Old, Poor, and Disabled People Cling to Live in Ukraine: Mercy Corps – GV Wire
A leading humanitarian group, Mercy Corps, said on Thursday its biggest challenge in Ukraine was helping the elderly, poor and disabled.
The organization has aid workers in Ukraine and neighboring countries Romania and Poland. More than 2.3 million people have fled Ukraine since Russia invaded the country.
“We want to make sure we’re reaching the most vulnerable,” Mercy Corps regional director Alan Glasgow said during a virtual press conference. “We tend not to see older people in a humanitarian crisis.”
The most disadvantaged Ukrainians are often left behind
Justin Odum, program manager at Mercy Corps, is part of the Ukrainian response team in southeastern Poland, where many evacuees have fled.
“You first meet the richest refugees, people with means who can rent nice places to stay in Poland,” Odum said. “Then we saw the second wave. These people were traumatized, they had their heads down.
In Ukraine, Odum says, cars line up for miles as people try to escape shelling and other horrors of the Russian war machine.
“There is a feeling of apprehension. People are trying to get out, supplies are low,” Odum said. “Ukraine has a very old population. It is the elderly and people with disabilities who are stranded, and they end up becoming victims, ending up stranded without public services.
Glasgow says that while he is inclined not to call those who have fled the country “lucky”, many other Ukrainians have not been so lucky.
Stay behind to support those we love
Due to lack of money, resources and transportation, some Ukrainians have made the difficult decision to stay behind to care for loved ones who are unable to flee.
“A woman refused to leave because her mother was unable to move,” Odum said. “This story repeats itself over and over again.”
While Mercy Corps often works with refugees seeking help in countries like Yemen, Iran and Afghanistan, the refugees from those countries are often young people, Glasgow says.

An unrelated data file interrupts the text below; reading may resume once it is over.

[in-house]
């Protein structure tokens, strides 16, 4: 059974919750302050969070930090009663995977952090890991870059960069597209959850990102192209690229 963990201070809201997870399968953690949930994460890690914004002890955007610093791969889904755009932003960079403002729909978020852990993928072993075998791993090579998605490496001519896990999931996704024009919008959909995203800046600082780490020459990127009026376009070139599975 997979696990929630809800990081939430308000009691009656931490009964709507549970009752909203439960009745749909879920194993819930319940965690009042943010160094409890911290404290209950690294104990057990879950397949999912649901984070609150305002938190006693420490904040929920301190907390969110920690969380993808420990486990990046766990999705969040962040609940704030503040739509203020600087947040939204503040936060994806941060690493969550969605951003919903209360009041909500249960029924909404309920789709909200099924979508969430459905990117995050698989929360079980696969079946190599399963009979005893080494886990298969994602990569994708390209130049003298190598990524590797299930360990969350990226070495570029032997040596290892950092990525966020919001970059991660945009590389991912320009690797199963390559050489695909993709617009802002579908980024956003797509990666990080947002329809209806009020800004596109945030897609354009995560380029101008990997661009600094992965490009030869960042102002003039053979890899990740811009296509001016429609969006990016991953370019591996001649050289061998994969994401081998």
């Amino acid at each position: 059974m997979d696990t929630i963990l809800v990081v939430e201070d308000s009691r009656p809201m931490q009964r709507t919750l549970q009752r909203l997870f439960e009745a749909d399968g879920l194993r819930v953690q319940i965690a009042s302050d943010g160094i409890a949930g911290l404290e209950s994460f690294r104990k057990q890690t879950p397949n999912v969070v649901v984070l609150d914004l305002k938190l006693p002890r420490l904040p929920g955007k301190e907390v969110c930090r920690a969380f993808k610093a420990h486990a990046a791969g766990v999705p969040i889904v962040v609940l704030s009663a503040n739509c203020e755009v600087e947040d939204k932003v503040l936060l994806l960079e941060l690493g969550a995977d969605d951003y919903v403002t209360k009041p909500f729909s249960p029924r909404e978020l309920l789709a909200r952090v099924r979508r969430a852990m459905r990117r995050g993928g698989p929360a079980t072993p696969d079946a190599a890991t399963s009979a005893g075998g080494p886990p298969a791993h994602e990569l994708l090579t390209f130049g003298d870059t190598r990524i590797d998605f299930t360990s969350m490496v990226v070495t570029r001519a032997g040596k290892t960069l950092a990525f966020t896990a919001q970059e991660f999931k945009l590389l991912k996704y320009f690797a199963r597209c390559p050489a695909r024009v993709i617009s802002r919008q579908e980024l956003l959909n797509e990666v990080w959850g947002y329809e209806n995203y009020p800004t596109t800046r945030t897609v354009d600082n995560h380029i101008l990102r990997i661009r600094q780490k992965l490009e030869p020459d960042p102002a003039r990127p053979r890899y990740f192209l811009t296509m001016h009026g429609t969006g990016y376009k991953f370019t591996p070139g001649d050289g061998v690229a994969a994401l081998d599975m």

“If you’re over 65, it’s a bit of a miracle in places like Yemen,” Glasgow said.
Watch: Mercy Corps Arrives at Ukraine-Romania Border
How does Mercy Corps help Ukrainians?
Glasgow says that despite the international community rallying to support Ukraine, institutional and governmental aid has been slow to reach the country. Thus, humanitarian aid is highly dependent on philanthropic donations.
Mercy Corps turns donations into immediate financial assistance so young families and mothers can purchase diapers, formula, blankets and food, and more. Funding also goes to local Ukrainian groups that provide people with food and medical supplies.
Additionally, Mercy Corps is using digital technology with apps like Signpost to connect people with vital information about basic services and safe routes out of Ukraine.
Mercy Corps has more than 5,400 team members living and working in 40 countries. Team members work alongside communities to help families affected by disasters, conflict and climate change.
Granville Homes teams up with Mercy Corps to send aid
Granville Homes, the parent company of GV Wire, is partnering with Mercy Corps to help Ukrainian refugees.
Earlier this week, Granville Homes pledged to match up to $20,000 in donations made to Mercy Corps for Ukrainian relief.
As of 2 p.m. Thursday, GV Wire readers had contributed more than $11,000.
To help Ukrainian refugees and civilians in need, donate here.